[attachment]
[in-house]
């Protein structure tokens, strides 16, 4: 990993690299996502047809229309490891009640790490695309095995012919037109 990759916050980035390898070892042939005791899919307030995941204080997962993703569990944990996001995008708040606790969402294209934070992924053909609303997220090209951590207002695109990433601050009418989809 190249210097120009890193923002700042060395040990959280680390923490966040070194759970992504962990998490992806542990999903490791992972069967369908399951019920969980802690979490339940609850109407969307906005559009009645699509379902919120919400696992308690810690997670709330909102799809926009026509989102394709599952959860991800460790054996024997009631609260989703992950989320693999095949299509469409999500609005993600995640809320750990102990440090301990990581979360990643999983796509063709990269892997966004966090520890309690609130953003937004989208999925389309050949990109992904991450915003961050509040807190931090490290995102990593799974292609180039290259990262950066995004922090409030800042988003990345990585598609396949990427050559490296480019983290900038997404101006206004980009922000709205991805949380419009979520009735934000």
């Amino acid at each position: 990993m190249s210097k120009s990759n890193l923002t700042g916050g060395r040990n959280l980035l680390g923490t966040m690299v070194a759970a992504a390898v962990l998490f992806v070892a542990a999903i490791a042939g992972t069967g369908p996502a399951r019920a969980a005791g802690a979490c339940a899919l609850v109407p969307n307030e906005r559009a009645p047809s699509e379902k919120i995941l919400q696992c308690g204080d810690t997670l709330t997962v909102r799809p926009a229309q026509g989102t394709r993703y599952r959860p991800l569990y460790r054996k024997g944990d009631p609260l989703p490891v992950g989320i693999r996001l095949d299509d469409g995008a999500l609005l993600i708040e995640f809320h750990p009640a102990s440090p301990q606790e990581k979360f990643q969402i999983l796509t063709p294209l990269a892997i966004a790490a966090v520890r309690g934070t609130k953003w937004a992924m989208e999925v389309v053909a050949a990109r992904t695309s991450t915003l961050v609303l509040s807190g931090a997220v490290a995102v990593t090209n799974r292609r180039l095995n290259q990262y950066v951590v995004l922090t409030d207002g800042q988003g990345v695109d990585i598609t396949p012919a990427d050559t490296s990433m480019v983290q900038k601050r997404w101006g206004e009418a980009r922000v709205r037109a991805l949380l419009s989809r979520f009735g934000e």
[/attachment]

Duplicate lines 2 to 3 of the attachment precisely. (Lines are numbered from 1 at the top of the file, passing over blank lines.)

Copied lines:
């Protein structure tokens, strides 16, 4: 990993690299996502047809229309490891009640790490695309095995012919037109 990759916050980035390898070892042939005791899919307030995941204080997962993703569990944990996001995008708040606790969402294209934070992924053909609303997220090209951590207002695109990433601050009418989809 190249210097120009890193923002700042060395040990959280680390923490966040070194759970992504962990998490992806542990999903490791992972069967369908399951019920969980802690979490339940609850109407969307906005559009009645699509379902919120919400696992308690810690997670709330909102799809926009026509989102394709599952959860991800460790054996024997009631609260989703992950989320693999095949299509469409999500609005993600995640809320750990102990440090301990990581979360990643999983796509063709990269892997966004966090520890309690609130953003937004989208999925389309050949990109992904991450915003961050509040807190931090490290995102990593799974292609180039290259990262950066995004922090409030800042988003990345990585598609396949990427050559490296480019983290900038997404101006206004980009922000709205991805949380419009979520009735934000």
């Amino acid at each position: 990993m190249s210097k120009s990759n890193l923002t700042g916050g060395r040990n959280l980035l680390g923490t966040m690299v070194a759970a992504a390898v962990l998490f992806v070892a542990a999903i490791a042939g992972t069967g369908p996502a399951r019920a969980a005791g802690a979490c339940a899919l609850v109407p969307n307030e906005r559009a009645p047809s699509e379902k919120i995941l919400q696992c308690g204080d810690t997670l709330t997962v909102r799809p926009a229309q026509g989102t394709r993703y599952r959860p991800l569990y460790r054996k024997g944990d009631p609260l989703p490891v992950g989320i693999r996001l095949d299509d469409g995008a999500l609005l993600i708040e995640f809320h750990p009640a102990s440090p301990q606790e990581k979360f990643q969402i999983l796509t063709p294209l990269a892997i966004a790490a966090v520890r309690g934070t609130k953003w937004a992924m989208e999925v389309v053909a050949a990109r992904t695309s991450t915003l961050v609303l509040s807190g931090a997220v490290a995102v990593t090209n799974r292609r180039l095995n290259q990262y950066v951590v995004l922090t409030d207002g800042q988003g990345v695109d990585i598609t396949p012919a990427d050559t490296s990433m480019v983290q900038k601050r997404w101006g206004e009418a980009r922000v709205r037109a991805l949380l419009s989809r979520f009735g934000e």